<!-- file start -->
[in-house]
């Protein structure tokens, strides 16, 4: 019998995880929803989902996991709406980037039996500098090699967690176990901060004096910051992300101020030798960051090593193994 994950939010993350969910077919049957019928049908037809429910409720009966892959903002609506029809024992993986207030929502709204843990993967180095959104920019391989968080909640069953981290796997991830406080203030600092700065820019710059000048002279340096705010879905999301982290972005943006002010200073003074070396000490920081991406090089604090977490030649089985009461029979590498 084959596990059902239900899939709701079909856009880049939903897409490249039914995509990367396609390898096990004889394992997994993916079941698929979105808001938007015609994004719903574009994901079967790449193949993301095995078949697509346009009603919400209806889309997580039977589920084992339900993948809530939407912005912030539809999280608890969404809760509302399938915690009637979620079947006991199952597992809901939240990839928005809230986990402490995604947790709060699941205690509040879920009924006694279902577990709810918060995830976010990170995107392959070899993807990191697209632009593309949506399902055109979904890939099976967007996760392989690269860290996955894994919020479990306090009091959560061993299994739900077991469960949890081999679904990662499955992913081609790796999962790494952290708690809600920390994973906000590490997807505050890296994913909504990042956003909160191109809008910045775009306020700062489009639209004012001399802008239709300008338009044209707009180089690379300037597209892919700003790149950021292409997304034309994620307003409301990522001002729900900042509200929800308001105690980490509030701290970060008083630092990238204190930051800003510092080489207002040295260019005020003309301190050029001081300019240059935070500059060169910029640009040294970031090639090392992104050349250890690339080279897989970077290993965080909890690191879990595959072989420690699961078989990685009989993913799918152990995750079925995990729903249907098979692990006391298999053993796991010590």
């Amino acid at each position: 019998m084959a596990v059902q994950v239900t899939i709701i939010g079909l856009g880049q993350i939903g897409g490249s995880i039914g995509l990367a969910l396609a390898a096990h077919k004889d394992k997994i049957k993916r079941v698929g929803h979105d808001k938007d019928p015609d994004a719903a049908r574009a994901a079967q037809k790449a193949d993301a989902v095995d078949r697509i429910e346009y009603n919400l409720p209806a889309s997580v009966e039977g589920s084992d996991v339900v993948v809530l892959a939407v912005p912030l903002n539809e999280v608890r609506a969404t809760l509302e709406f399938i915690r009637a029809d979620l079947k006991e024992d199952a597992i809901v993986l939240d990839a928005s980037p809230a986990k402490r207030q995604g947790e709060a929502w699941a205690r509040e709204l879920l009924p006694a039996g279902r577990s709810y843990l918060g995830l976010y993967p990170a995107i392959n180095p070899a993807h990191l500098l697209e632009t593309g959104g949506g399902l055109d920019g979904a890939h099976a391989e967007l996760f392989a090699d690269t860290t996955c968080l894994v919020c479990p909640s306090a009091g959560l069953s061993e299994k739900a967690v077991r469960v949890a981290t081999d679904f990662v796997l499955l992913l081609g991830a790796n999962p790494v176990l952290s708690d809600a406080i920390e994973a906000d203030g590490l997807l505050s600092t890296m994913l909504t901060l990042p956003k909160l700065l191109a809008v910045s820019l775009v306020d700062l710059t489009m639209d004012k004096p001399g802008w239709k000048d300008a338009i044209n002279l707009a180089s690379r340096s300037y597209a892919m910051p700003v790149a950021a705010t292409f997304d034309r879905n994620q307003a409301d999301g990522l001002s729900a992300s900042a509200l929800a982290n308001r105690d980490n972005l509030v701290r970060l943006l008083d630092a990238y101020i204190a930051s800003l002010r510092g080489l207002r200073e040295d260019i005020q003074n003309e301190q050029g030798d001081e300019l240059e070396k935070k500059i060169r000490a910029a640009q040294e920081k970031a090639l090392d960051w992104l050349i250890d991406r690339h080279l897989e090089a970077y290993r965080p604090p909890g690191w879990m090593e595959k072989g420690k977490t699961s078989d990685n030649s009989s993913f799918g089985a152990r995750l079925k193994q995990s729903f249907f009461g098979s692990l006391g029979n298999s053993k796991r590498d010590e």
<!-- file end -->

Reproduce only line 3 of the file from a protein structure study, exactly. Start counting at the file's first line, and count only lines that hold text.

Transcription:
């Amino acid at each position: 019998m084959a596990v059902q994950v239900t899939i709701i939010g079909l856009g880049q993350i939903g897409g490249s995880i039914g995509l990367a969910l396609a390898a096990h077919k004889d394992k997994i049957k993916r079941v698929g929803h979105d808001k938007d019928p015609d994004a719903a049908r574009a994901a079967q037809k790449a193949d993301a989902v095995d078949r697509i429910e346009y009603n919400l409720p209806a889309s997580v009966e039977g589920s084992d996991v339900v993948v809530l892959a939407v912005p912030l903002n539809e999280v608890r609506a969404t809760l509302e709406f399938i915690r009637a029809d979620l079947k006991e024992d199952a597992i809901v993986l939240d990839a928005s980037p809230a986990k402490r207030q995604g947790e709060a929502w699941a205690r509040e709204l879920l009924p006694a039996g279902r577990s709810y843990l918060g995830l976010y993967p990170a995107i392959n180095p070899a993807h990191l500098l697209e632009t593309g959104g949506g399902l055109d920019g979904a890939h099976a391989e967007l996760f392989a090699d690269t860290t996955c968080l894994v919020c479990p909640s306090a009091g959560l069953s061993e299994k739900a967690v077991r469960v949890a981290t081999d679904f990662v796997l499955l992913l081609g991830a790796n999962p790494v176990l952290s708690d809600a406080i920390e994973a906000d203030g590490l997807l505050s600092t890296m994913l909504t901060l990042p956003k909160l700065l191109a809008v910045s820019l775009v306020d700062l710059t489009m639209d004012k004096p001399g802008w239709k000048d300008a338009i044209n002279l707009a180089s690379r340096s300037y597209a892919m910051p700003v790149a950021a705010t292409f997304d034309r879905n994620q307003a409301d999301g990522l001002s729900a992300s900042a509200l929800a982290n308001r105690d980490n972005l509030v701290r970060l943006l008083d630092a990238y101020i204190a930051s800003l002010r510092g080489l207002r200073e040295d260019i005020q003074n003309e301190q050029g030798d001081e300019l240059e070396k935070k500059i060169r000490a910029a640009q040294e920081k970031a090639l090392d960051w992104l050349i250890d991406r690339h080279l897989e090089a970077y290993r965080p604090p909890g690191w879990m090593e595959k072989g420690k977490t699961s078989d990685n030649s009989s993913f799918g089985a152990r995750l079925k193994q995990s729903f249907f009461g098979s692990l006391g029979n298999s053993k796991r590498d010590e």